What to Know as a Jury Member – Studio 10 – May 9th

When it’s your turn for jury duty, there are a few things you may want to know before you get seated on a case. J. David Greene recently joined Joe Emer on Studio 10 Legal Matters Segment to shed some light on this important topic.

If you are selected for a jury of a civil trial where one party is seeking damages against another person or business, one important piece of information you are not allowed to know is if there is insurance available to pay for those damages.

Why is this important?

As a jury member, you may see the defendant and sympathize with them. You may not want to make them pay tens of thousands or even hundreds of thousands of dollars, even if the evidence is clear that that amount of money is what it would take to pay for their negligence. In reality, 99% of the time, the defendant will actually have to pay nothing. It’s their insurance company that will pay for the damages, and you as a juror are not allowed to know that, and by extension not allowed to know how much coverage the defendant has.

The defendant, his lawyers, the judge, and the victim’s lawyer all know if there is insurance and often exactly how much insurance is available to cover the cost of the accident or injury.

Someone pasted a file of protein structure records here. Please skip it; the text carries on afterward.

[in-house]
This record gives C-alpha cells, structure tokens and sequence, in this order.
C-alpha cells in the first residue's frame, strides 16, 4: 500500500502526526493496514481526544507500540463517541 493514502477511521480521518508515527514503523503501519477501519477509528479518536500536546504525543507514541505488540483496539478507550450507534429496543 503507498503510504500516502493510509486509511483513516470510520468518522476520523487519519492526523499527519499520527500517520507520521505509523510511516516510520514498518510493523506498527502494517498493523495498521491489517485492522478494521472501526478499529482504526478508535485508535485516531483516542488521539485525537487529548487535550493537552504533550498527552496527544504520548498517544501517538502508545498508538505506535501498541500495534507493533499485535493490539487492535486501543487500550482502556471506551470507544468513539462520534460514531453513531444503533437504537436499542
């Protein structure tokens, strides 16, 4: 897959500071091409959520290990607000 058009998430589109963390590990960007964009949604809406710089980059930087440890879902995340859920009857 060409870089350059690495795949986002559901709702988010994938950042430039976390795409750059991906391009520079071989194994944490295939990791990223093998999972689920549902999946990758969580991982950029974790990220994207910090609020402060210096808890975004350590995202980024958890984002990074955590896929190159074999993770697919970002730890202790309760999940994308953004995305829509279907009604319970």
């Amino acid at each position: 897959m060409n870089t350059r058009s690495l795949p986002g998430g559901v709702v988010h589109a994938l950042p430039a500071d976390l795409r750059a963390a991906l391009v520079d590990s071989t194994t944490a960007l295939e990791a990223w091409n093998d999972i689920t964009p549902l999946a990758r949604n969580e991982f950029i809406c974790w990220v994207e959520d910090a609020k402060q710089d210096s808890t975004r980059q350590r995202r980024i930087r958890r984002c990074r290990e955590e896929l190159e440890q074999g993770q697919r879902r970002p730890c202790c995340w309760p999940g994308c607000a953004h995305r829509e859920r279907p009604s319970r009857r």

It’s actually rare that in a civil case the defendant will hire his own lawyer. Most of the time the defendant lawyer is actually hired and paid for by the big insurance company trying to make sure they have to pay as little as possible on the case.

Why is a jury not allowed to know if there is insurance?

The insurance companies have a lot of sway in the state legislature. They are out to save money in the long run, and over the years they’ve put pressure on lawmakers to pass laws in their favor. It’s a problem that we often see. People, who through no fault of their own, are in accidents causing terrible injuries, yet the person responsible for the accident and his insurance company get away without paying what they are supposed to pay, because a jury member may have pity on the defendant.

If you have any questions about how all this works, please feel free to call us at 300-2000 or stop by our office anytime at 51 North Florida Street.